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Tuesday, 18 September 2012

Sluttishly Simple: Bannock


Last week my very lovely Scottish friend was tweeting away about the Bannock she had made that day and, of course, being the nosey parker that I am I had to find out what this mysteriously named baked product was all about. Within 10 minutes I had discovered that a Bannock is basically a large scone and a potential recipe had arrived in my inbox. 

On further investigation I discovered that Bannock can refer to a variety of recipes that all share one thing in common, it looks kind of flat and a bit domed. Rather vague isn't it? But the beauty of the Bannock is that it is entirely adaptable. You can make like the Devon and Cornwall folk and serve up big slices of Bannock with butter, jam and a dollop of clotted cream. Or you could take the savoury route like my Scottish friend and add cubes of cheddar and apple to mix. Plus, it is really simple to make and rather speedy too - a winner for weekend quick-fix baking. I made this one with my baby sisters and they loved it. 

Bannock (for 8 portions)
You will need:
  • 250g Self-Raising Flour
  • 90g Butter, cubed
  • 1tsp Salt
  • 1½ tbsp Caster Sugar
  • 200ml Milk
  • 1 egg, beaten
Make it!
  1. Preheat the oven to 180C and prepare a baking sheet with a crumple of baking paper.
  2. Rub together the flour and butter in a large bowl until you reach a breadcrumb-like consistency.
  3. Pop in the salt and sugar to the mixture and stir.
  4. Slowly add the milk to the mixture, stirring. Combine well until you get a stick dough.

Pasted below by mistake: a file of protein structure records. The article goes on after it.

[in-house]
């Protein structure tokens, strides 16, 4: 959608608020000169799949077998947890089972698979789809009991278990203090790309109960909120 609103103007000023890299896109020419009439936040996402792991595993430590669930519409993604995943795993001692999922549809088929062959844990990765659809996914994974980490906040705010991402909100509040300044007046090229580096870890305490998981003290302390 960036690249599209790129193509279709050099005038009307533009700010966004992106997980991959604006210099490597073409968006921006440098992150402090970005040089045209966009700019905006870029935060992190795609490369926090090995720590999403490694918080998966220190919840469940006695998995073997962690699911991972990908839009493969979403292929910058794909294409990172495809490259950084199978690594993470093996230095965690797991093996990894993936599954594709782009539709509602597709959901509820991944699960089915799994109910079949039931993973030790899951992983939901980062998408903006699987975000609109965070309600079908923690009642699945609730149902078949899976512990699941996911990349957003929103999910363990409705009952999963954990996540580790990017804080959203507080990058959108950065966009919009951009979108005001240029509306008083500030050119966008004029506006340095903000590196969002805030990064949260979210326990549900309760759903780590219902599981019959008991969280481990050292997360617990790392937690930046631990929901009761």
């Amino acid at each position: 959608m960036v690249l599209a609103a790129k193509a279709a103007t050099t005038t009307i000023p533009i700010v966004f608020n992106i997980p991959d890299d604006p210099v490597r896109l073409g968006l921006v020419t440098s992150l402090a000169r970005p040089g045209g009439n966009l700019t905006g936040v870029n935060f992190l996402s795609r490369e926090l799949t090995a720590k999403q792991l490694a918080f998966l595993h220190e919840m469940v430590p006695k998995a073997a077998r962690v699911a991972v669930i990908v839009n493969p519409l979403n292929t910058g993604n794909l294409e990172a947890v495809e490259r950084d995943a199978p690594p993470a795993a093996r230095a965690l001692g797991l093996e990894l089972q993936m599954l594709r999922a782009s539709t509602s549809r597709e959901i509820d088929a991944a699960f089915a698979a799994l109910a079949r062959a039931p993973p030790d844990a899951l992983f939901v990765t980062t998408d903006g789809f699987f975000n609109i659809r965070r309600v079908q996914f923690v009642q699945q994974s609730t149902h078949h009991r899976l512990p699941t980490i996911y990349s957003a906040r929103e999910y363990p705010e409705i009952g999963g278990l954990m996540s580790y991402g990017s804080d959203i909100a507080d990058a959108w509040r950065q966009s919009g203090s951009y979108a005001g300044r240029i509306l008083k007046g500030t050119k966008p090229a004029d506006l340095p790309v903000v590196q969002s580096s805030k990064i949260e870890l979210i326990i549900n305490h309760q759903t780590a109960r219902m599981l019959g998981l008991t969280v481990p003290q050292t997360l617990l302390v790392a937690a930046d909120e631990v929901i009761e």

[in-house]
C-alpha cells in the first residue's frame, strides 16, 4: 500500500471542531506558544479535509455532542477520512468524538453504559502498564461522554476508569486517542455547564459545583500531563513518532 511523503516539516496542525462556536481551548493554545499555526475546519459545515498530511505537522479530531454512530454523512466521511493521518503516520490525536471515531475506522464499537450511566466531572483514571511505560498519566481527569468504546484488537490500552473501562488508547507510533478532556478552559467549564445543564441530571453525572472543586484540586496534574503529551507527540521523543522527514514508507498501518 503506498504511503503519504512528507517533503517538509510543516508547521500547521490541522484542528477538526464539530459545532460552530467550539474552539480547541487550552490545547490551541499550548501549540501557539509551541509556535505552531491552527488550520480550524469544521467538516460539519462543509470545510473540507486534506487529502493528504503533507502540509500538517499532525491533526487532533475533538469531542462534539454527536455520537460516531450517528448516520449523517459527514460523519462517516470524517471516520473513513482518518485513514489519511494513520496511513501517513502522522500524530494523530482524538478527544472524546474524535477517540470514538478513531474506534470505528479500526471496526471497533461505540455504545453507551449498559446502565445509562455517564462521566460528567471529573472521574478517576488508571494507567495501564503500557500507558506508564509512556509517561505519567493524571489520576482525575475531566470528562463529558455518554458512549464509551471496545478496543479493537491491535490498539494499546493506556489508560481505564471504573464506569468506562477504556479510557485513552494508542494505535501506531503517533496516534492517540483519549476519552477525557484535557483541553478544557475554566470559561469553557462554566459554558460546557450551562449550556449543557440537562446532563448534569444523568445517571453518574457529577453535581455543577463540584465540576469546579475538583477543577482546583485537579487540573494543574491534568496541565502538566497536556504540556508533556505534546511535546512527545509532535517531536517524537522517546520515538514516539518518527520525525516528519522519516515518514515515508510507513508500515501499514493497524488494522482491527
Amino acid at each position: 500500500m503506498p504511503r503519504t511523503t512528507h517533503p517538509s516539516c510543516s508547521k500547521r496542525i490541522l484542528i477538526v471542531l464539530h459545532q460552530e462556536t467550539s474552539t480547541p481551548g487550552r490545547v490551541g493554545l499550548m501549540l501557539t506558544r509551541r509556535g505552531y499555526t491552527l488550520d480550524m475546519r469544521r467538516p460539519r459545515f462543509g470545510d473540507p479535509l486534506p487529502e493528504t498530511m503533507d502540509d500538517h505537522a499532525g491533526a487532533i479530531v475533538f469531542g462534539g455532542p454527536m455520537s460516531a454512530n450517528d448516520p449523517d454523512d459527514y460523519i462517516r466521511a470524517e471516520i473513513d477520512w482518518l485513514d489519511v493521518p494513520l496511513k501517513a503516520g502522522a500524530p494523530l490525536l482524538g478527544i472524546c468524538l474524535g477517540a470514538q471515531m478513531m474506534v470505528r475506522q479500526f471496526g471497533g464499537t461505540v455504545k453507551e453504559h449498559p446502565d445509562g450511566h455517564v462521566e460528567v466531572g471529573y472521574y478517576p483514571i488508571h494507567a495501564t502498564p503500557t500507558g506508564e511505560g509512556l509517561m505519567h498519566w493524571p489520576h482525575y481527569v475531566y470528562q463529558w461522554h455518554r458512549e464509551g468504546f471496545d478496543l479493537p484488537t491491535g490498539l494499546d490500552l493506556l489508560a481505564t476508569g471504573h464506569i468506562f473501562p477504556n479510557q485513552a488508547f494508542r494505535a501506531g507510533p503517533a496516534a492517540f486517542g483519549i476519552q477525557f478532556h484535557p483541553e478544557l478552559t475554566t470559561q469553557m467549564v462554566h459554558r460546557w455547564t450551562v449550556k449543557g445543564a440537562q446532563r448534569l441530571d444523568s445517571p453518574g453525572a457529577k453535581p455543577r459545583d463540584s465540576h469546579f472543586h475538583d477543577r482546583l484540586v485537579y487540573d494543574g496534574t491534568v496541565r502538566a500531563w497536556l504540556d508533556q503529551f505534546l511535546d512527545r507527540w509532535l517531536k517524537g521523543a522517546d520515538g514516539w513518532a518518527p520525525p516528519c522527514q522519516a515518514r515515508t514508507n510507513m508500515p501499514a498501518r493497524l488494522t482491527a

5. Turn out the dough onto a floured surface and with floured hands carefully shape into a flat-ish dome shape. Take a knife and score into 8 wedges going at least halfway into the dough.
  6. Place the dough on baking sheet and give it a quick brush with the beaten egg.
  7. Bake for 20-30 minutes, depending on your oven. Remove when it is a deep golden brown colour.
  8. Allow to cool for at least 10 minutes before serving.

Optional extras: You could add a sprinkle of cheese and dried herbs to make this a savoury bannock. Or stir in some currants, raisins or dried fruit. Get creative!

3 comments:

  1. Elizabeth, it looks amazing! I enjoy a plain one with jam and cream too. Mmmmmm.

    Thanks for the link :) x

    ReplyDelete
    Replies
    1. thank YOU for introducing me to Bannock.x.

      Delete
  2. Looks so amazing and, much to my delight, simple!!! Nothing I hate more than looking at a recipe and thinking "I'm gonna have to go buy 9 ingredients and 3 new pieces of equipment just to attempt this!" Love a recipe that echoes my store cupboard :) Will be trying this one for sure!

    ReplyDelete

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